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I work with a lot of nonprofit organizations: lots of churches, regional offices for denominations, charities, board-governed organizations… And most of the time, communication is one of their biggest challenges.
In the case of a local church, their ministry leadership and clergy emails will be a hobbled-together list of Gmail, Hotmail, and internet service provider inboxes, and their public-facing email address might be something like “[email protected]”. This works well enough if you are a team of only 3 or 4 people. But beyond that, this sort of decentralized communication can present some significant obstacles, such as:
- keeping track of valid email addresses
- difficulty in sharing files due to various email providers’ differing spam filters and policies
- finding that your MailChimp emails end up in your recipients’ spam folders because you’re sending from an unverified address like [email protected]
And then there is also the headache of keeping everyone on the same page when various versions of a document are shared amongst your team.
Bring order to chaos with cloud email - free for nonprofits!
The good news is, there are excellent solutions available today that can bring order to your organization’s communication. And if you are a registered nonprofit organization, many of them are available for free. Here’s Google as an example:
Google has developed a really strong set of products called “Google Suite”, which includes domain inboxes powered by Gmail, shared documents and calendars, video chat, user management, and even Google Classroom for education or nonprofit accounts.
How to sign up for Google Suite
FIRST STOP: TechSoup
TechSoup Canada handles applications for dozens of companies like Google who offer services for free or discounted rates to nonprofit organizations.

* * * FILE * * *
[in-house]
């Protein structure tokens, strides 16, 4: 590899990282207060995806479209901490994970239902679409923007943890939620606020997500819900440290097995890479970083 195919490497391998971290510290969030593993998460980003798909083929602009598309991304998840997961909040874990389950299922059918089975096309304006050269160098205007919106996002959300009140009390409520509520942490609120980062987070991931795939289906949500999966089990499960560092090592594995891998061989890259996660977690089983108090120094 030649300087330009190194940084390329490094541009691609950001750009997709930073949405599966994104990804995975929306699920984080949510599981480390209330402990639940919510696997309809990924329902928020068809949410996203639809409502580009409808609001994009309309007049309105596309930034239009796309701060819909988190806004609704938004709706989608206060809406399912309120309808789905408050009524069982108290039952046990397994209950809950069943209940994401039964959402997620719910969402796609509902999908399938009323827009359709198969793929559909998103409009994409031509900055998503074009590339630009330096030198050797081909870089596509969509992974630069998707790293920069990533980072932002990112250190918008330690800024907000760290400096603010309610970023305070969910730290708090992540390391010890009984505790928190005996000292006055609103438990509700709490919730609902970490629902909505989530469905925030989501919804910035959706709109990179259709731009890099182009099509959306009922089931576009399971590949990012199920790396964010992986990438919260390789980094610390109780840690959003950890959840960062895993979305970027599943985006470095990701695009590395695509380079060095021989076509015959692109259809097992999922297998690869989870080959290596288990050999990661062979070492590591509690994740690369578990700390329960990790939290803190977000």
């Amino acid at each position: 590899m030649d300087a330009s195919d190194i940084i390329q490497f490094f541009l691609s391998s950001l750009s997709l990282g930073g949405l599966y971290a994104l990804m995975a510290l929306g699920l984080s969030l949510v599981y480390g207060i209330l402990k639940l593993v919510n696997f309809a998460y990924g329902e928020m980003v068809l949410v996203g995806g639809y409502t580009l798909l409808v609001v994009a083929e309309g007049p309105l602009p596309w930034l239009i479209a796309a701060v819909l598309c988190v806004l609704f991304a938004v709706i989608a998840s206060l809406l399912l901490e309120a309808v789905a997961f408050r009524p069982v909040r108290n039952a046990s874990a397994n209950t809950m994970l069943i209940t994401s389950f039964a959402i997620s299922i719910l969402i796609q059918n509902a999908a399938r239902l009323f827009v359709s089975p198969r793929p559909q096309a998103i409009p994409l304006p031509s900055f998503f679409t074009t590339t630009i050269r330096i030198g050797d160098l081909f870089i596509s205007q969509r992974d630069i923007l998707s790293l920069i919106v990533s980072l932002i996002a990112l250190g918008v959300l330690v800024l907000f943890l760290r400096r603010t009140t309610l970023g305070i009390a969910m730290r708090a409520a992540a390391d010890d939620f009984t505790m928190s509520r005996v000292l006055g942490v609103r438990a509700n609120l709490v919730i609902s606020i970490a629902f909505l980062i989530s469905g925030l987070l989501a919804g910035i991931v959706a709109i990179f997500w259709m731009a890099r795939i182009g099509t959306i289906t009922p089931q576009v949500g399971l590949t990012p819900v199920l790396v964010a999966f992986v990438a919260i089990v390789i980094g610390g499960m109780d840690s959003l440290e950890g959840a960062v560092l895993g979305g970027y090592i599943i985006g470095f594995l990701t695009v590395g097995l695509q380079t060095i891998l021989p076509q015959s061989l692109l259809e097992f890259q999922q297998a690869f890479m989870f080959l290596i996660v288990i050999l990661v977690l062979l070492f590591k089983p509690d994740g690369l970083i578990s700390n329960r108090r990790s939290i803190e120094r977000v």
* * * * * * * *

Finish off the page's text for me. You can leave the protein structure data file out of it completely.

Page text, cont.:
- Go to TechSoup Canada and register for an account.
- Once you are logged in, click the link on your account's home screen to register your organization. You will need information such as your organization’s legal name, mission statement, annual expense estimate, registration number (your incorporation’s entity number if you incorporated provincially, or your CRA number if you are a registered charity).
- Once you submit your application, TechSoup will review it (takes approx. 5-7 days usually). If they approve your application, they will send you a “token” which you will need to sign up for services, such as Google Suite.
NEXT STOP: Google
With TechSoup token in hand, head to Google Suite for Nonprofits and click the “Get Started” button.
You’ll click “next” a few times, and then you’ll arrive at a TechSoup screen where you can paste in your TechSoup token.
Google will take a second to verify the token, and then you’re ready to finish up:
FINAL STOP: Setting up your domain to work with Google Suite
This part requires a bit more technical knowledge. For Google Suite to be activated, you’ll need to do 2 things:
- Verify your domain.
Google will lead you through this part. You can verify by uploading a
file to your website’s server, or add a DNS record to your domain’s
settings for Google to detect, or you can add a line of code to your
Edit your domain’s DNS records to allow Google to use it.
In order for Google to handle your email, you need to add some DNS records to your domain’s settings.
- Editing DNS records can be a bit confusing if you don’t work with domain registrars very often. Make sure you get someone’s help if you’re unsure, since you don’t want to cause an issue for your website by accident.
Welcome to the world of stress-free, orderly communication!
With your domain verified and configured, you’re all set!
Now you can head to admin.google.com/
yourdomain and create all the accounts you need.
Say “goodbye” to the days of spurious email contacts, and “hello” to a new day of heel-clicking digital fun! Give me a shout if you need help getting set up. Helping nonprofits succeed is my favourite thing to do.